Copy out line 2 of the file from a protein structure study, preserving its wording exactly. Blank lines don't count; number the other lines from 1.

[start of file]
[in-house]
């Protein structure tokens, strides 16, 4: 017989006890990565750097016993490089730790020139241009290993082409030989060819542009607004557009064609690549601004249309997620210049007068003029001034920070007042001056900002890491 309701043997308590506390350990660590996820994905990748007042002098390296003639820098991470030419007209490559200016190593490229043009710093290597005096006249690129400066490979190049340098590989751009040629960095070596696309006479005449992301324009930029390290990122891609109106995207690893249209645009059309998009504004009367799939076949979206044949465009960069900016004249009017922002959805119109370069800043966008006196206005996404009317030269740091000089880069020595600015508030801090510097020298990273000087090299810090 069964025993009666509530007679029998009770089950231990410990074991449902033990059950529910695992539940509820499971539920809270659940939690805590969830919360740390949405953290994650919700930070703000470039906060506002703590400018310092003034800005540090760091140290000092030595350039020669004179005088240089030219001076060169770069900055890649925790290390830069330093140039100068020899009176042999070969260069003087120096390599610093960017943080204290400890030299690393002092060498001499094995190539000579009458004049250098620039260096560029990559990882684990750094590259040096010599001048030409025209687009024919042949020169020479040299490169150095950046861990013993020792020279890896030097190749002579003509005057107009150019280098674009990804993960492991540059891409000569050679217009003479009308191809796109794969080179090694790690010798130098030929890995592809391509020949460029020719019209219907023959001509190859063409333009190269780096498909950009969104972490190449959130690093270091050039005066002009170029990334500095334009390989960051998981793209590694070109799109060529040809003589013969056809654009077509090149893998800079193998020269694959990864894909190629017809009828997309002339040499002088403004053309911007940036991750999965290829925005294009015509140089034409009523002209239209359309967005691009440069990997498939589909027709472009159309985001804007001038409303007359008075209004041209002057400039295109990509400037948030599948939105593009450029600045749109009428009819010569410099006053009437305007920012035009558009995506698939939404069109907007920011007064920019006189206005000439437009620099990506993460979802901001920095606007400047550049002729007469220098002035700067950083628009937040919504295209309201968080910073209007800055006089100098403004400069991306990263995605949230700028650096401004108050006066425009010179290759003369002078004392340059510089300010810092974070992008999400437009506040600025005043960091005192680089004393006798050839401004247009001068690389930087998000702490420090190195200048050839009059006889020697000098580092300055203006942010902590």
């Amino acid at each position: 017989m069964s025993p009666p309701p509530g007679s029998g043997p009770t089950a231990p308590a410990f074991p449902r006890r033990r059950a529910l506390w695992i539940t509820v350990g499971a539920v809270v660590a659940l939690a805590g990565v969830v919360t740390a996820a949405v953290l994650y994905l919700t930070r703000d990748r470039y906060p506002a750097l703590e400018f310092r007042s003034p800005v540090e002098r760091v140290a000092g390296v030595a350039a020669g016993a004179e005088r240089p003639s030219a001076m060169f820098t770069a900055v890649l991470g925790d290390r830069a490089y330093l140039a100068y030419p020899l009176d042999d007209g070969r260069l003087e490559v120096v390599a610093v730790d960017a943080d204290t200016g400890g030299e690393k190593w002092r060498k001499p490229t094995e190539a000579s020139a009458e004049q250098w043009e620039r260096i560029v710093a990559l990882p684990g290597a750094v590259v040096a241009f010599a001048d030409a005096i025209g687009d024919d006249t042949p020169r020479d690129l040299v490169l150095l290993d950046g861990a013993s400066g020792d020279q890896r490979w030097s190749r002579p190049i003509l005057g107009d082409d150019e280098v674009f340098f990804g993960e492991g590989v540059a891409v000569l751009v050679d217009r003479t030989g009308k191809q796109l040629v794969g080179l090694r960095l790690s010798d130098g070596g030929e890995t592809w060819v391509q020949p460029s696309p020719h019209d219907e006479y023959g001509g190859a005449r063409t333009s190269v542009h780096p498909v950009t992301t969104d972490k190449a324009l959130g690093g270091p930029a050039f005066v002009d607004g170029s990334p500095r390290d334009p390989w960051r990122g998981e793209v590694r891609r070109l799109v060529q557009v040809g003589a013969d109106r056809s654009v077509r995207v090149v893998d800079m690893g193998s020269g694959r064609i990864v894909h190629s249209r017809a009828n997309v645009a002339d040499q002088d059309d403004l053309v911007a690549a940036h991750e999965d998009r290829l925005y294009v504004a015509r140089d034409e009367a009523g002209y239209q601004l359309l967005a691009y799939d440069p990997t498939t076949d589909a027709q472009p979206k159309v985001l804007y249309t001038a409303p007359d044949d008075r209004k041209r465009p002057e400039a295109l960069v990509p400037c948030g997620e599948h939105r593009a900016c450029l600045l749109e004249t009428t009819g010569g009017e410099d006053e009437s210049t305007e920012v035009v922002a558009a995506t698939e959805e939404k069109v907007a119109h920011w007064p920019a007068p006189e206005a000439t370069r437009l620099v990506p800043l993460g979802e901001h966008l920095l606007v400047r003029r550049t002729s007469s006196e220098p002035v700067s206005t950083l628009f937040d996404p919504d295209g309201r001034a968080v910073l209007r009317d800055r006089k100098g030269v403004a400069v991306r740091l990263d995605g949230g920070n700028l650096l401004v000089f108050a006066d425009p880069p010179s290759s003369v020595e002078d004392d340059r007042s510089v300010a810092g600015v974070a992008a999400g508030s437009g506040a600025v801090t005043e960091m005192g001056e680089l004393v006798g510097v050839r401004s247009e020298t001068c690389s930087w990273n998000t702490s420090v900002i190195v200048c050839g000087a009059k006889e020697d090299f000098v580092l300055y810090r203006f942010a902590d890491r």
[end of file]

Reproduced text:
């Protein structure tokens, strides 16, 4: 017989006890990565750097016993490089730790020139241009290993082409030989060819542009607004557009064609690549601004249309997620210049007068003029001034920070007042001056900002890491 309701043997308590506390350990660590996820994905990748007042002098390296003639820098991470030419007209490559200016190593490229043009710093290597005096006249690129400066490979190049340098590989751009040629960095070596696309006479005449992301324009930029390290990122891609109106995207690893249209645009059309998009504004009367799939076949979206044949465009960069900016004249009017922002959805119109370069800043966008006196206005996404009317030269740091000089880069020595600015508030801090510097020298990273000087090299810090 069964025993009666509530007679029998009770089950231990410990074991449902033990059950529910695992539940509820499971539920809270659940939690805590969830919360740390949405953290994650919700930070703000470039906060506002703590400018310092003034800005540090760091140290000092030595350039020669004179005088240089030219001076060169770069900055890649925790290390830069330093140039100068020899009176042999070969260069003087120096390599610093960017943080204290400890030299690393002092060498001499094995190539000579009458004049250098620039260096560029990559990882684990750094590259040096010599001048030409025209687009024919042949020169020479040299490169150095950046861990013993020792020279890896030097190749002579003509005057107009150019280098674009990804993960492991540059891409000569050679217009003479009308191809796109794969080179090694790690010798130098030929890995592809391509020949460029020719019209219907023959001509190859063409333009190269780096498909950009969104972490190449959130690093270091050039005066002009170029990334500095334009390989960051998981793209590694070109799109060529040809003589013969056809654009077509090149893998800079193998020269694959990864894909190629017809009828997309002339040499002088403004053309911007940036991750999965290829925005294009015509140089034409009523002209239209359309967005691009440069990997498939589909027709472009159309985001804007001038409303007359008075209004041209002057400039295109990509400037948030599948939105593009450029600045749109009428009819010569410099006053009437305007920012035009558009995506698939939404069109907007920011007064920019006189206005000439437009620099990506993460979802901001920095606007400047550049002729007469220098002035700067950083628009937040919504295209309201968080910073209007800055006089100098403004400069991306990263995605949230700028650096401004108050006066425009010179290759003369002078004392340059510089300010810092974070992008999400437009506040600025005043960091005192680089004393006798050839401004247009001068690389930087998000702490420090190195200048050839009059006889020697000098580092300055203006942010902590």